Case study: barriers and recommendations for PHM approach to secondary prevention of ASCVD in Belgium

Table 3 summarizes how focus group participants would identify target patients, assess and evaluate the quintuple aims of the PHM approach, stratify risks, select and design the PHM intervention related to secondary prevention of ASCVD in Belgium, and embed this approach in a process of quality improvement. This table shows that, although some PHM building blocks for secondary ASCVD prevention are already in place, progress still needs to be made with respect to developing a supporting data and knowledge infrastructure; collecting and exchanging data between health care providers; selecting appropriate outcome indicators; establishing collaborative relationships between health care providers; and establishing a ‘learning health system’ culture.

Table 3 Population health management approach to tackle secondary prevention in patients with ASCVD in Belgium


This study has explored the current main barriers and recommendations for PHM development in Belgium as voiced by high-level decision makers in medicine, policy and science. The identification of these barriers and recommendations should act as a call-to-action for federal authorities, federated entities and local authorities as well as for providers and other stakeholders (including patients/citizens) to work towards a learning health system that delivers health and wellbeing. Building on the barriers and recommendations formulated by the sampled high-level decision makers, a roadmap is presented below involving multiple steps to implement PHM in Belgium.

Encourage a sense of urgency to speed up PHM development

It is expected that health care spending will double in Belgium by 2040 and even if finances would allow for it, the manpower to provide the right care and support is lacking [20]. The recent crisis regarding the COVID-19 pandemic has strained the health care system even further [27]. In response to this, the federal authorities, federated entities and local authorities have not been sufficiently able to build on a sense of urgency as a driver for change towards a sustainable health and wellbeing system. This is why a call-to-action in Belgium alike these in other countries such as the Netherlands [5] and England [15] is needed at all levels to speed up PHM development.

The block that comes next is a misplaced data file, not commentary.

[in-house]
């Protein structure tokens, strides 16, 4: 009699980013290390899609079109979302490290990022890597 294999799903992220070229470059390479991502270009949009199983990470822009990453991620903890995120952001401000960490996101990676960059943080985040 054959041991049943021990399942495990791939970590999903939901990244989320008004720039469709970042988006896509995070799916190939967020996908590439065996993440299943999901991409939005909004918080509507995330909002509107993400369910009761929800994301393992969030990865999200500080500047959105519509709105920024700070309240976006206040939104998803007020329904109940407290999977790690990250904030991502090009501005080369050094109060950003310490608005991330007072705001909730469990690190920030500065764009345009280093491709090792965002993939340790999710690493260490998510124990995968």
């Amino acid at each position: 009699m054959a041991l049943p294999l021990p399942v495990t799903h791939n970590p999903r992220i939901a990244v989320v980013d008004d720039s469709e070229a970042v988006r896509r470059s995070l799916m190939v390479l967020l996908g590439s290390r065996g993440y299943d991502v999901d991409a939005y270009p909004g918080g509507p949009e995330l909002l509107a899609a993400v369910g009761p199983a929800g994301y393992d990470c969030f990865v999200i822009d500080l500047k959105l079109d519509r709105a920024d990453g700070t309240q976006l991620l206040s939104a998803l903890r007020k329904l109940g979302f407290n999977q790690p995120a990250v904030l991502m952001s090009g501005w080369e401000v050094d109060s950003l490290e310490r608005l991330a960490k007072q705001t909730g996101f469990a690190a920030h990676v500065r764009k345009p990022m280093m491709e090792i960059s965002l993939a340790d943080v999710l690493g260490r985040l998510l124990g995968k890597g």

Develop a learning health system embedded in a learning environment supported by a data and knowledge infrastructure

The different levels of government together with all stakeholders need to enforce a learning health system embedded in an evidence-based learning environment that connects the national, regional and individual levels in order to stimulate PHM development by bringing the actual needs to the surface and tackling systemic problems [5, 28,29,30]. In Flanders, the recently created primary care zones (similar to what is generally known as ‘district health systems’ [31]) may be particularly well suited to advance PHM. Primary care zones plan and coordinate health care and welfare for around 100,000 inhabitants and are expectedto make an assessment of their region by the summer of 2022 in order to identify the ‘needs’ of the population, on the basis of which a policy plan should be drawn up for the following years [32,33,34]. Tools such as visual dashboards can support this exercise [12].

However, financial investments, knowledge and time are necessary to speed up the development of a learning environment in addition to a data and knowledge infrastructure that contributes to a population-oriented improvement cycle and accountability across organisations and sectors [5]. Such ICT infrastructure and knowledge management can draw on data sources that are already in place in the Belgian health care system such as electronic health records and mandatory electronic prescriptions of medicines [26]. In addition to quantitative data, the data and knowledge infrastructure should also be able to capture qualitative data about for example contextual, social and cultural issues based on a deep understanding of the local community.

Recently, an initiative to bring data suppliers and stakeholders together was launched in Belgium with a view to setting up an accessible and regional data and knowledge infrastructure. This mirrors practices in other countries. In the United States, the Centres of Medicare and Medicaid together with a network of scientific institutions and practice leaders support PHM initiatives with regard to data and technological problems amongst other things [35]. In PHM initiatives, such as Generation Health and Gesundes Kinzigtal, investments in a learning environment including a data and knowledge infrastructure were done by private companies which served as conveners for the initiative [5, 30].